Following the recent unfortunate xenophobic attacks on foreign nationals in South Africa, Ugandans living and working in South Africa have been asked to stay away from volatile areas.
South Africa’s biggest city and other areas were hit by a surge of attacks against businesses owned by migrants in the last week, leaving at least 10 people dead and prompting protests from several African countries.
Hon. Sam Kuteesa, the minister of Foreign Affairs has also advised nationals in South Africa to register with Uganda’s High Commission in Pretoria for assistance in case of emergency.
Last week, Nigerians in South Africa were offered a free flight to return home “following the recent unfortunate xenophobic attacks “
Meanwhile, residents of hostels in eastern Johannesburg on Sunday marched along Jules Street in the area, demanding that “foreigners must go back to where they came from”.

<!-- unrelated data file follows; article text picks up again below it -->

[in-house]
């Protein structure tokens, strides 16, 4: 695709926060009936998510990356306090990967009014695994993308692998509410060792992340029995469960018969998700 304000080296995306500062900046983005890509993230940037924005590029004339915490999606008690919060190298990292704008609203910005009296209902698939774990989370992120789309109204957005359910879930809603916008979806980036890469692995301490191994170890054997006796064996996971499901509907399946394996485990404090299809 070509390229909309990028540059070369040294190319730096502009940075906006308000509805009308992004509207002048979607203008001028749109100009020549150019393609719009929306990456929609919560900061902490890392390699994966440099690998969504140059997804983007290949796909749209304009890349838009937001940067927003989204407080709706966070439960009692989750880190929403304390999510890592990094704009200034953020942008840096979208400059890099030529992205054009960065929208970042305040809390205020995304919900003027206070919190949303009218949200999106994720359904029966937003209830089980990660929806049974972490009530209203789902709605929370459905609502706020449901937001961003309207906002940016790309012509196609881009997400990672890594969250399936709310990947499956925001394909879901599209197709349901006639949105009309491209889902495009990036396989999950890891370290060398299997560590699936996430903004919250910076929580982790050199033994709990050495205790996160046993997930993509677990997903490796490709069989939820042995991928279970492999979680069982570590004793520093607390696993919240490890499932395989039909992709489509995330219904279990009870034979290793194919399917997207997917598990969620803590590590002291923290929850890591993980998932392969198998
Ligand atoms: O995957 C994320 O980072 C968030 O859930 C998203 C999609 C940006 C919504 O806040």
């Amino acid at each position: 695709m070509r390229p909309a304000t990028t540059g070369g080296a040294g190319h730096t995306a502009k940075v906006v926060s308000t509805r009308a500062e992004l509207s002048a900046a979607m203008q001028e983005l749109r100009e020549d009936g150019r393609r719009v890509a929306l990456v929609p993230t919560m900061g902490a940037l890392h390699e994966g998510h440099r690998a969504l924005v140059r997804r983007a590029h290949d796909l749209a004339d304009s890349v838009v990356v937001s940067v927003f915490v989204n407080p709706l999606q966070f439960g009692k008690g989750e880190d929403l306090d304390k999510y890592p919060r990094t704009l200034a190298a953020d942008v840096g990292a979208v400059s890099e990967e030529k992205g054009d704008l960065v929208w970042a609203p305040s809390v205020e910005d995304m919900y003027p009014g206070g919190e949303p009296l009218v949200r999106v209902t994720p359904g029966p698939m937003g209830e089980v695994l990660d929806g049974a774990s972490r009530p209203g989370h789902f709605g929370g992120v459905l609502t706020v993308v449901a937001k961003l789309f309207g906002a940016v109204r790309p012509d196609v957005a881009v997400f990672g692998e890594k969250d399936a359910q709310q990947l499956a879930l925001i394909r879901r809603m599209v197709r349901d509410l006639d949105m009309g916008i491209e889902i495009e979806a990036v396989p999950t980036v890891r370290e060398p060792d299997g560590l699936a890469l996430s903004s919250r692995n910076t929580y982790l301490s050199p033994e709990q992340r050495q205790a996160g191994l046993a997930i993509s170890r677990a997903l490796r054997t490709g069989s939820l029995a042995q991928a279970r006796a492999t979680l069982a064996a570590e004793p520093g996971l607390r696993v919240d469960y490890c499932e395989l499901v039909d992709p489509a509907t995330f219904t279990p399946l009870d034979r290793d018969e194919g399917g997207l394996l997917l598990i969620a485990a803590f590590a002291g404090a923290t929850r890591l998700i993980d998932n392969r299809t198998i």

The marchers, who carried weapons such as knobkerries maintained it wanted foreign nationals to leave.
By Friday, at least seven people had died and over 400 people arrested over the violent clashes.
Siphiwe Mhlongo, chairman of hostel headmen in Gauteng, said the residents were angry at jobs being take by foreign nationals, unhappy about drugs and RDP houses being owned by foreigners.
“Everyone who is in South Africa has that feeling that foreign nationals must go back home. But we don’t say foreign nationals must be beaten up; we are leaders.”
Anglican archbishop demands
Preaching at church services in Cape Town, Anglican archbishop Thabo Makgoba urged President Cyril Ramaphosa to arrest and prosecute those behind the attacks.
“Have we forgotten the pain that apartheid forced removals inflicted upon us? It is shocking that there are now those among us who want to inflict that same pain on others.” He said
“I have just attended the World Economic Forum and the buzz-word has been cross-border trade. How can we expect other countries in Africa to trade with us when we demean and mistreat others?’’